Visvamitra’s request to the rivers:

Pray listen sisters, to the bard;  he has come to you from afar with wagon and chariot; pray bow down yourselves; become easy to cross. O rivers be lower than the axles with your streams.

May your waves reach up to as far as the hubs, but O waters spare the reins; and let not the two innocents, faultless oxen come to harm.


Here we see some kindness towards animals. Let the oxen of the wagon be safe. They are innocent. In every aspect, it shows a highly civilized society.


Visvamitra’s penance made the rivers to subside and allowed the hosts to pass over.

When we compare other miracles attributed to Visvamitra we can be of sure about his powers.


The feat of crossing these rivers are also in 3-53-9, 7-18-5, 7-33.


Similar help in crossing rivers is given by Indra to Turviti and Vavya in RV 2-13-2 and 4-19-6, 1-61-11.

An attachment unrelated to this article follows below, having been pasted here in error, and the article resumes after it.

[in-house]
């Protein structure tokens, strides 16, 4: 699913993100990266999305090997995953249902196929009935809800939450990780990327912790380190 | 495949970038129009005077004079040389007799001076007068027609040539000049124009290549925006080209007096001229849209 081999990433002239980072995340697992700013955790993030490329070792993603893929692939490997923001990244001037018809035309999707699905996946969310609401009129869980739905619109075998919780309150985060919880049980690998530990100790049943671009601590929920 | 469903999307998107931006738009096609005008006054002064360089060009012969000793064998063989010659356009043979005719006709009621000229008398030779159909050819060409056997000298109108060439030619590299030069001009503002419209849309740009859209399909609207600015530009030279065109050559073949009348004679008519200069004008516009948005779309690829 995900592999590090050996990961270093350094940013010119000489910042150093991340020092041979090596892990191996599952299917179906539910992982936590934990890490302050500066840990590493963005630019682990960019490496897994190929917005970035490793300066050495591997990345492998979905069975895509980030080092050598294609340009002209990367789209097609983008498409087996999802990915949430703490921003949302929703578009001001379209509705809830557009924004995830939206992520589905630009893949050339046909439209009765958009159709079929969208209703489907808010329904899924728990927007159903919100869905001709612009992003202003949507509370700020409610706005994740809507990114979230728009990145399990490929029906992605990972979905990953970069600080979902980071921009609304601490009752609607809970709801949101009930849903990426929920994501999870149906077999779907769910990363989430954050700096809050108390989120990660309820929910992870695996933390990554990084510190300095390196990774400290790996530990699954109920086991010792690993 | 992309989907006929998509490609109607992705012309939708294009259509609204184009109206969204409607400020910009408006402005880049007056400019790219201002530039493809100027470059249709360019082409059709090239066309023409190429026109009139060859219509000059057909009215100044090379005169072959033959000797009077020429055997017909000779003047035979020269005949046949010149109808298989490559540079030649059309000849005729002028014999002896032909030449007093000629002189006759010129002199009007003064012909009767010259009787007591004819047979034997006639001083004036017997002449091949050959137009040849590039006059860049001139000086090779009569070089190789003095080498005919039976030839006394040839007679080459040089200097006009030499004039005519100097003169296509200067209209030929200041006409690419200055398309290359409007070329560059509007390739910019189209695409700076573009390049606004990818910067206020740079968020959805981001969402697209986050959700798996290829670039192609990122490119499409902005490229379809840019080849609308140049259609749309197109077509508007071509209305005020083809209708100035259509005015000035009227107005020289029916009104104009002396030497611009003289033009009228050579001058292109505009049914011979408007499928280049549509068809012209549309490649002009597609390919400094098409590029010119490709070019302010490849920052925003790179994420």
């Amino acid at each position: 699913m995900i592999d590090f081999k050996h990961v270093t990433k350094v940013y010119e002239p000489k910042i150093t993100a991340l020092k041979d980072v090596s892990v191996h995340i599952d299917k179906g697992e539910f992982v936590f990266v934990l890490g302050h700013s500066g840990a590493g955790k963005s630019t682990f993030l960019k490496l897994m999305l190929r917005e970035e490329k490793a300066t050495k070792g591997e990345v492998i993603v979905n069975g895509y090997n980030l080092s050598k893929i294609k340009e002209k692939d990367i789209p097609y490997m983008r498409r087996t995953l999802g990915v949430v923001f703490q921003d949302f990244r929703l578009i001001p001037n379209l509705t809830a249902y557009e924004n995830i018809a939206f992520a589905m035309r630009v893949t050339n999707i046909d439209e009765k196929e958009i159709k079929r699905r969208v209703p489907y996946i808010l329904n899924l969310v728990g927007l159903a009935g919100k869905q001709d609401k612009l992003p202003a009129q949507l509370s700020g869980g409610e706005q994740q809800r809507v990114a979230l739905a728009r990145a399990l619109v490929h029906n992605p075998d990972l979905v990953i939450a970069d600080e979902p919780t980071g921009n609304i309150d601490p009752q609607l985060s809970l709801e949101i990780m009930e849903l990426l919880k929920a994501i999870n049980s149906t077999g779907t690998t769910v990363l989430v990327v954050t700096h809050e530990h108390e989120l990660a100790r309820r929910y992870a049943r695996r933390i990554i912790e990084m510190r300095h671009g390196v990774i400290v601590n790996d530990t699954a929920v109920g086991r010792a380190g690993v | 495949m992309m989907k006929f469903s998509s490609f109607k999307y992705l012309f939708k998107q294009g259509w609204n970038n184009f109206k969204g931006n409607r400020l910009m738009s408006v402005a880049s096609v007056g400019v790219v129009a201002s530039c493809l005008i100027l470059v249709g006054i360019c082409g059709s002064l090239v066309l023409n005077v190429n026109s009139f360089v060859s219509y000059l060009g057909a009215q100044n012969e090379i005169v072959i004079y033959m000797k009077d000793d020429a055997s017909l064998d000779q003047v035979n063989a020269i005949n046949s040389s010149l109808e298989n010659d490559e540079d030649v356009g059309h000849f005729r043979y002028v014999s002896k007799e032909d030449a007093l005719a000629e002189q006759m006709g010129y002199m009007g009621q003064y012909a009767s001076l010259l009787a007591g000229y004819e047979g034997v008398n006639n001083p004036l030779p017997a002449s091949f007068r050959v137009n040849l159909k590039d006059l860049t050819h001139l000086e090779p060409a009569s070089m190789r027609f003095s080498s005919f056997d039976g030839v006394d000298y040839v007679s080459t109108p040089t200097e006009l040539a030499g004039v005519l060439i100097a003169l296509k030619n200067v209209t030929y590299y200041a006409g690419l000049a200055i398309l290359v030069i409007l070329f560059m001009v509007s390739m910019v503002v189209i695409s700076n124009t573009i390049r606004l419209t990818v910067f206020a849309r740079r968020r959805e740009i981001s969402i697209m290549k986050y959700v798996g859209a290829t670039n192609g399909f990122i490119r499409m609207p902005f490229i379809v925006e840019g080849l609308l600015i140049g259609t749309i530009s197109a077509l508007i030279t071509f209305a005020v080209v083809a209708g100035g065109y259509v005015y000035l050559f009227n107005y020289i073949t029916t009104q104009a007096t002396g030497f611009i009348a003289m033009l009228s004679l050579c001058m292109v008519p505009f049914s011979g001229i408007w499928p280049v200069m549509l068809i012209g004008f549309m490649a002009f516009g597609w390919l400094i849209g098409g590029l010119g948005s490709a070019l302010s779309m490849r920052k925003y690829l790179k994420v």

There are also others getting such help in 1-174-9 and 2-15-5.


So it is established that Indra as God of the Waters, miraculously renders them passable to his worshippers.

RV 10-136 also speaks of such a miracle.

There is a reference in the Mahabharata about the pious king Dilipa. His chariot did not sink in the water. Bhagavata Purana clearly says the River Yamuna gave passage to infant Krishna. Basha, one of the earliest playwrights, also refer to this in his drama Bala carita:

“VASUDEVA FLEES WITH INFANT Krishna; the darkness is impenetrable, but a marvellous light comes from the child and the Yamuna makes a dry path for him to cross”. All the above references are from BCE time.